A few of my favorite things…

I don’t like wearing socks in the house, and as a result, my toes are freezing. So in effort to warm them up, I lurked about the house to find a few of my favorite things…

First up: a candle holder minus the candle. I do have candles around this place, but I don’t like burning them. This sits atop our desk, and blends in well with the peachy colored wall. It’s gold and bronze, and I think it’s pretty.

South Dakota photography

This I bought I at Pier 1 using a Christmas gift card from my little sis. I was drawn to the Indiana Jones feel of the goblet. This item gives guests a sense of my personality, my idea of beauty.

South Dakota photography

This next item was a birthday gift from a friend. It reminds me of her rooted yet child-like faith, and how although we share the same beliefs, our paths have been much different,ย  like the two gold rods running down the horizontal line.

South Dakota photography

I have a lot. I own a lot.

Our old farmhouse is filled with so much stuff.

I see these things as beautiful, yet, at times I want to yank them from their standing places and say here, take it all!

I have been reading a book titled Kisses from Katie, a story by a 19 year-old homecoming queen who leaves her comfortable birthplace and makes her true home in Uganda.

The last words I read before going to sleep were this:

I was like the Velveteen Rabbit. I was tattered and worn out. I’d been hurt and scarred and banged around a bit in the past year, but God was using all those things to help me become real. I was coming to understand that what it means to be real is to love and be loved until there is nothing left. And when there is nothing left, and we feel we’re all in pieces, God begins to make us whole. He makes us real.

I have never been to Uganda, or too far from South Dakota really. And even so, my soul understands. Maybe yours does, too?

And while her book inspires me to think and introspect more, she’s not telling me what my heart does not already know: The desire to live a life of purpose and free of material slavery is not only a faith cry; it crosses barriers and reaches to us all, if we choose to listen.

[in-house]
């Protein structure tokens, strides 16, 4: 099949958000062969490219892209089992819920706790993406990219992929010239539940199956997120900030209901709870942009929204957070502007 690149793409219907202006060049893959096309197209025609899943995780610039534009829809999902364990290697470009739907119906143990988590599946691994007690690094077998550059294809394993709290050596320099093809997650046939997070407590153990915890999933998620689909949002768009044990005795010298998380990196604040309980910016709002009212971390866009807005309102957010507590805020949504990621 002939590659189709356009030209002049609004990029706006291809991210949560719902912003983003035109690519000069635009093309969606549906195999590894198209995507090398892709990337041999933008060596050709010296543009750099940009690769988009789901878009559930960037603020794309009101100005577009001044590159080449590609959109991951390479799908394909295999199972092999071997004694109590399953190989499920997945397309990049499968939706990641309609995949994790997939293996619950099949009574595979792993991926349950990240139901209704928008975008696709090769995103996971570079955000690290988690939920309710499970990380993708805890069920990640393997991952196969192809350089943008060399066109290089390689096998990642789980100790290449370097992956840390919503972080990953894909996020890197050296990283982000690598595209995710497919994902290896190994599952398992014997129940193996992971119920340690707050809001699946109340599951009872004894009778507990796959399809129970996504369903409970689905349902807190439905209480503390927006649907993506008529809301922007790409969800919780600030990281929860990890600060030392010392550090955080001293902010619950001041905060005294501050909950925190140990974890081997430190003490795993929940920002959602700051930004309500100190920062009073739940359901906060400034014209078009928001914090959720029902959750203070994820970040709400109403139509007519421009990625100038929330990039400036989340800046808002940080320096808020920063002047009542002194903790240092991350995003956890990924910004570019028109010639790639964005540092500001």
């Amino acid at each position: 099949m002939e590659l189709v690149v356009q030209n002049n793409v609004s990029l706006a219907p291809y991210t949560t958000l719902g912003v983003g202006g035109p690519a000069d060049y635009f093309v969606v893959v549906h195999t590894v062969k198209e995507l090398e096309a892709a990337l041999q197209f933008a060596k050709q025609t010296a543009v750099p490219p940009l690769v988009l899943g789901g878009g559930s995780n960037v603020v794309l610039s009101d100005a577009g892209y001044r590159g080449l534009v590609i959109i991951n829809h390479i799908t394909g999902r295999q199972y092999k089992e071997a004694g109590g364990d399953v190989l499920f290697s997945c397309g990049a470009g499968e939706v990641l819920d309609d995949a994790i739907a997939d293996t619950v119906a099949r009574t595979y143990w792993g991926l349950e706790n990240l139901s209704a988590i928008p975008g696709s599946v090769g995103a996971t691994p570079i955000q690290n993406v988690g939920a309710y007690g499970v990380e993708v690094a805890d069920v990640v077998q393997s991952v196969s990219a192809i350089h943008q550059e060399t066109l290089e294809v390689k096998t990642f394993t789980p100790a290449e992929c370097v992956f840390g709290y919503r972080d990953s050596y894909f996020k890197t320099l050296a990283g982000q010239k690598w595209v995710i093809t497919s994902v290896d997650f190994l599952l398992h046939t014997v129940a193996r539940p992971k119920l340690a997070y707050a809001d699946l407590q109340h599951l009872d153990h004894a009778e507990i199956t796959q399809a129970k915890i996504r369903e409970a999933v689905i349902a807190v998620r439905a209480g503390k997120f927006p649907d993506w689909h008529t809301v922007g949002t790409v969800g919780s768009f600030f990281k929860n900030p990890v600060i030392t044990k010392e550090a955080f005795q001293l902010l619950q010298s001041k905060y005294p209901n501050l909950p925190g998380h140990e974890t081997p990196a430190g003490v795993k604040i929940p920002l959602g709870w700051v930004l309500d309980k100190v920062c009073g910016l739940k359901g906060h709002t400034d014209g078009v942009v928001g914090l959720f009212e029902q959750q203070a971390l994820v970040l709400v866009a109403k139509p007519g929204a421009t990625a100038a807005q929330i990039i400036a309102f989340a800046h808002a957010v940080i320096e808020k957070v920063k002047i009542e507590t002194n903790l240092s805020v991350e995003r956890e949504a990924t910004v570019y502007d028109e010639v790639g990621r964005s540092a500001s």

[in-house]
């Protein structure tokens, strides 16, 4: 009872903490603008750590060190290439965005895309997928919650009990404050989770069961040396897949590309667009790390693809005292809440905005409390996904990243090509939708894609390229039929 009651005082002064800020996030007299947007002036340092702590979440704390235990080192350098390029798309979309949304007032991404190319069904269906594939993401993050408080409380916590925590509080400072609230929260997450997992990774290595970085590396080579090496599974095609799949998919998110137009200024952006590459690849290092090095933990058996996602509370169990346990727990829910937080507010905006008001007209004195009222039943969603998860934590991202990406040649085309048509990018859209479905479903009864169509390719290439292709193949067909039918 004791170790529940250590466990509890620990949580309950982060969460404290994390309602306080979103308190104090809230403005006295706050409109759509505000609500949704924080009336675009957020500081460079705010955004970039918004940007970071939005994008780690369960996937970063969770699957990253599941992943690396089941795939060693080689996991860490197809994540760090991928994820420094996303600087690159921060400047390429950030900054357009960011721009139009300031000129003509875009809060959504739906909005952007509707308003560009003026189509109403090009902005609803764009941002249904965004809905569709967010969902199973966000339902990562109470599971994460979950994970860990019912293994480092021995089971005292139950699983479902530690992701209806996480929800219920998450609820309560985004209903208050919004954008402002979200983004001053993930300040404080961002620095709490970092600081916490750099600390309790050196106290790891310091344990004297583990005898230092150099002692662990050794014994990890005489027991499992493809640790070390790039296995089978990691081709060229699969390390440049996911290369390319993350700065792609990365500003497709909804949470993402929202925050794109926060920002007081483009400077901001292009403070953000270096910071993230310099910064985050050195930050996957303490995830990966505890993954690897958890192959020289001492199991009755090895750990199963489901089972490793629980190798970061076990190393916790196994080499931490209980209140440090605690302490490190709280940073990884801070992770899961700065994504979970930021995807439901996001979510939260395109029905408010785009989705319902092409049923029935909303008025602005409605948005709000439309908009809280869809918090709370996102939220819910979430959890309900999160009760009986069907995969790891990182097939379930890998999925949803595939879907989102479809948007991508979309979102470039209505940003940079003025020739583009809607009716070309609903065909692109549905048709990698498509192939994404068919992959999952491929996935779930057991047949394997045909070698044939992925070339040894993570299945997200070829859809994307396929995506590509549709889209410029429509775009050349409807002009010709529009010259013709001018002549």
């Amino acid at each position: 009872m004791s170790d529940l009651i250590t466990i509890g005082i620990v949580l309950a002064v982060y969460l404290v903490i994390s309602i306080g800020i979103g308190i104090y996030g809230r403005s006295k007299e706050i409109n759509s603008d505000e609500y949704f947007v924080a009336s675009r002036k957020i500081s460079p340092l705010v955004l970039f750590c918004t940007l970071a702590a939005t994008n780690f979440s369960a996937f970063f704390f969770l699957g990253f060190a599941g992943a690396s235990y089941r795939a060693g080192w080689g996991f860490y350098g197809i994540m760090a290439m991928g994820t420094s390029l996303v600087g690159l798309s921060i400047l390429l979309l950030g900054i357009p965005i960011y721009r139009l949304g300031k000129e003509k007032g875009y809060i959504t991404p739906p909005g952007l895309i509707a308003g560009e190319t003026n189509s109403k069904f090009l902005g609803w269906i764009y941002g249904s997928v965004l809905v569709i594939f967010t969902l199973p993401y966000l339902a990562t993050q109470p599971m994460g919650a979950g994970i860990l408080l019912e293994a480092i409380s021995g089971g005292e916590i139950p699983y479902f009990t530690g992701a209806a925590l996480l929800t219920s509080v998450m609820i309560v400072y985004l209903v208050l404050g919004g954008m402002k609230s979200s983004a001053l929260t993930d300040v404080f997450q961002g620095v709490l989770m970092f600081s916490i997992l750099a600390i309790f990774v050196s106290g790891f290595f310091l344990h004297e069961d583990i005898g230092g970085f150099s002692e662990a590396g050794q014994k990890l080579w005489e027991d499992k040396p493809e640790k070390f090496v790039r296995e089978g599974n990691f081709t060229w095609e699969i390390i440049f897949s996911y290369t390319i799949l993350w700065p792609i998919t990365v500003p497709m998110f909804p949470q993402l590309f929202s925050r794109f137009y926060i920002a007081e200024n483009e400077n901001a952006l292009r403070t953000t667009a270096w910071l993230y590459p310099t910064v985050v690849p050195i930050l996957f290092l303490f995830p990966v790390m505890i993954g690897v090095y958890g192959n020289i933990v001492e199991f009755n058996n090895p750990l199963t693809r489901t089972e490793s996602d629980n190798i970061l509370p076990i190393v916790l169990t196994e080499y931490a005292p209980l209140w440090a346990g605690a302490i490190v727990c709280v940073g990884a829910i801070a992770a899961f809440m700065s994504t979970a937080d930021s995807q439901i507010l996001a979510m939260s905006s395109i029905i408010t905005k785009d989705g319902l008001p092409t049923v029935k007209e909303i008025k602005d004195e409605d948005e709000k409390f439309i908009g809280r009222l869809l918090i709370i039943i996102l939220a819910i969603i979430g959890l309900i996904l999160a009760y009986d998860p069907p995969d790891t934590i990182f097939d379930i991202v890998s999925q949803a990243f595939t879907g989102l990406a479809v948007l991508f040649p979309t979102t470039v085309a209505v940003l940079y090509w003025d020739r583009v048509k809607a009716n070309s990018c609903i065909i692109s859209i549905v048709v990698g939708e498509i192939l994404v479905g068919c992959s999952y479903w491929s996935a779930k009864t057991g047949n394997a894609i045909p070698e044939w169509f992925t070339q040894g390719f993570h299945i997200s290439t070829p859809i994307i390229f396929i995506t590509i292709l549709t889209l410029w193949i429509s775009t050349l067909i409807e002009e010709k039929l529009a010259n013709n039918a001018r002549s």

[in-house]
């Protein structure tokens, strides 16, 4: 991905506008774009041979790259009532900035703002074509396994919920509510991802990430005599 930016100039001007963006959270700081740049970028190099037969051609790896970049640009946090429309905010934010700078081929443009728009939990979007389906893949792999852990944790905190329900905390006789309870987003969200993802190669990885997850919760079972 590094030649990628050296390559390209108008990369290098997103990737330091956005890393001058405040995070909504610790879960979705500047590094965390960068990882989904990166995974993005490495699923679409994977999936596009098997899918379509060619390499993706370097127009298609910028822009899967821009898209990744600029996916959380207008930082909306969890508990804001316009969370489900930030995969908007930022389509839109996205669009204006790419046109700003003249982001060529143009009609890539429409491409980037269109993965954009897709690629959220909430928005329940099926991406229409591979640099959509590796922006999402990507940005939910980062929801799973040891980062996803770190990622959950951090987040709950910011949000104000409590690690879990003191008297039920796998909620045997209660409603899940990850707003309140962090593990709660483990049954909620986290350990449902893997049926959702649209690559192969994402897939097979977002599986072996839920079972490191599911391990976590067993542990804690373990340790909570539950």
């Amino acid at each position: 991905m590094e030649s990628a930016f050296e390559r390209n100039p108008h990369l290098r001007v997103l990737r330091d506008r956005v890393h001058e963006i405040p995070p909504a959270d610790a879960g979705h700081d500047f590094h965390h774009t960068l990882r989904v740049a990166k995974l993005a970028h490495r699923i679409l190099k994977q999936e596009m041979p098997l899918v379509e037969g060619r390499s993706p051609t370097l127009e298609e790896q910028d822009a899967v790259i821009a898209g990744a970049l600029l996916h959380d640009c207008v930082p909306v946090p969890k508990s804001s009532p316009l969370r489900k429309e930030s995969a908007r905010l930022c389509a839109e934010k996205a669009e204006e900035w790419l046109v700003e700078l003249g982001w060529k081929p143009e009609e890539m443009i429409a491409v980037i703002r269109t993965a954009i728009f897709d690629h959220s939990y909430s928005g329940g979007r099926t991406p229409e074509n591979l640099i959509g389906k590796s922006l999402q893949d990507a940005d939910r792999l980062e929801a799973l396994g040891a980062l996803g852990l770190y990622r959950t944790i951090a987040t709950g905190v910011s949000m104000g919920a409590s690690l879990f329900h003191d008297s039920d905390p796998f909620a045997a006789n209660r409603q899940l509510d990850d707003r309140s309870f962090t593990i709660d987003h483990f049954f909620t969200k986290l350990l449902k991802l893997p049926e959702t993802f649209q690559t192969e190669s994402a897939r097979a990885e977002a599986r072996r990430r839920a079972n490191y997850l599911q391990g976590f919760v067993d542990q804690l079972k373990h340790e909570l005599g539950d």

I’ve heard it said Thanksgiving, Christmas, this holiday season can be the most depressing for people and records of suicide go up. But… isn’t this a time of the year for joy and rejoicing?

The pressure to spend threatens our goal to live a debt-free life… and we are frustrated.

Explaining to little ones how fortunate we are, yet they cry for expensive electronics, the newest, the latest. That was my child cry, anyway.

Husbands coming in from a long day of work, only to find advertisements and commercials reminding them she will only be happy if you buy her this sparkly, overpriced jewelry.

I tell him I used to want that life. Now… all I want is to stay in love, to keep life simple always. To never stop kissing and playing and laughing.

Because kissing… laughing… his smile? Oh mercy. It is real, and I take it with me wherever I go.

South Dakota photography

South Dakota photography

South Dakota photography

These are truly a few of my favorite things.


55 thoughts on “A few of my favorite things…

  1. From the glimpses you gave us, I’d say I share your sense of beauty. And from the insights you gave us, I’d say I share your affection for simplicity. Thank you for the lovely post.

  2. So sweet. On a day when my little guy has the flu and I miss Marley like I would my own arm, I am so grateful to be reminded of the bounty of my life–my family and friends–and how to love and be loved is, in the end, all that matters. Thanks. Suzanne

  3. True, straightforward, sweet. That’s the post; that’s you too. I think getting down to basics emotionally is more important than emptying the house of Stuff. The latter can be a useful way to expedite the former, to be sure, but it’s all about simple *recognition* of what matters and commitment to cherishing that, and clearly you’ve put lots of thought into that already. Thanks for sharing it.

  4. I love this post — and it is sometimes amazing to me how far apart we live and how different our lives are, and yet, we experience so many similar things! I’m in love with and a bit ashamed by all the stuff I’ve accumulated in my life — and in just coming back from Uganda, was introduced to Kisses from Katie (maybe by you??) I wish I could say my life was as simple, content and love-filled as yours, but I’m older and a lot crankier than you are — just ask my husband! So you are a wonderful example for me!! Thanks for sharing and your photos (specially your pup and the sky) are entrancing!!

    • I agree, we do seem to experience similar things in a different light. I am always inspired by your posts. When you talk about being cranky, it reminds me of what the priest said at a wedding we attended this past weekend: (while shrugging his shoulders and smiling) “Take is easy — God is with you.” He was explaining to the new groom and bride not to be so hard on each other. I loved the reminder ๐Ÿ™‚ Hope your December is off to a great start!

  5. I can’t find your name so “dear countryman’s wife”,